How The Swimsuit Issue Became Sports Illustrated's Biggest Cash Cow

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The annual Sports Illustrated Swimsuit Issue came out today and while it is a convenient excuse for sports sites (like this one) to publish photos of girls in bikinis, this story doesn’t have anything to do with sports or sports journalism or even magazine publishing.(Unless it’s about the death of magazine publishing.)

Learn more about the business of the Swimsuit Issue →
The story today is how the Swimsuit Issue has turned into its own business and tech empire that, on its own, rivals the magazine that gave birth to it.

The women of the SI SI have taken over TV and the web today, with talk show appearances by models, back-to-back nights on the “Late Show with David Letterman,” a Twitter hashtag, and a multimedia blitz to rival any Apple product launch.

The special magazine also has Android and iPad apps that have become part of a lucrative distribution model (and really the best way to view all the photos).

In fact, with the announcement on Friday that Sports Illustrated Regular will begin selling digital subscriptions in tandem with the paper magazine, it seems clear that the success of electronic swimwear led the way.

The first Sports Illustrated swimsuit edition debuted on Jan. 20, 1964, as a five-page supplement. It was designed by then-editor, Andre Laguerre to increase readership during the winter lull between popular sports seasons. The premier cover featured Babette March in a white two-piece.

Fashion reporter Jule Campbell was chosen as SI's first swimsuit editor. During her 31-year reign from 1965 to 1996, Campbell transformed the publication from a provocative glossy featuring a few bikini-clad women into a commercial behemoth.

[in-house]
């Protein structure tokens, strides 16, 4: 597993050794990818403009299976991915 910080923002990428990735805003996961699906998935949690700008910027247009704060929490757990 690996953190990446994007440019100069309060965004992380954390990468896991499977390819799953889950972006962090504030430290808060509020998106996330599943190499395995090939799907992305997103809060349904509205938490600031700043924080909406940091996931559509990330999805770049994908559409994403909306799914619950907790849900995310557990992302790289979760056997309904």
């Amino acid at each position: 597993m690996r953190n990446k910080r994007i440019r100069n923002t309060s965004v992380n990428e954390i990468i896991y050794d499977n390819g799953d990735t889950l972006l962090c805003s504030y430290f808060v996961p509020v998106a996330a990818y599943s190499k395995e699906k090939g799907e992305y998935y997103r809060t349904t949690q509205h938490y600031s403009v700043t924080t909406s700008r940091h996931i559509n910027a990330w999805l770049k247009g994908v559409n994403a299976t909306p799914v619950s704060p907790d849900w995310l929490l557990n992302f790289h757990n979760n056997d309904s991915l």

In 1997, SI's swimsuit edition received special-issue status. It has since become the single best-selling issue in Time Inc.'s magazine franchise.

(Via and CNBC)

In 2005, the swimsuit issue brought in an estimated $35 million in ad sales; Today It generates 7 per cent of Sports Illustrated's annual revenue, according to SI editor Terry McDonnell.

(Via CNN Money and USA Today)

The swimsuit issue isn't just a boon to advertisers — bikini and jewelry designers whose items are featured in the special issue also experience a major boost in sales.

Regular Sports Illustrated has more than three million subscribers and is read by about 23 million people a week.

The swimsuit issue traditionally sells more than 1 million copies on newstands. This year, the magazine sells for $6.99 per copy.

(Via New York Post.)

In 1983, SI rolled out its first swimsuit calender. This was followed by a television documentary of Sports Illustrated's 25th Anniversary Swimsuit Issue. Over the next two decades, a compilation of videos, TV specials, trading cards, cell phone screen savers, and other secondary products have contributed to an additional $10 million in revenue.

In February 2011, Sport Illustrated also began selling its first-ever digital subscription apps, available on Google Android, which coincided with the release of its swimsuit issue.

Now check out a lady who sells millions in magazines all on her own...

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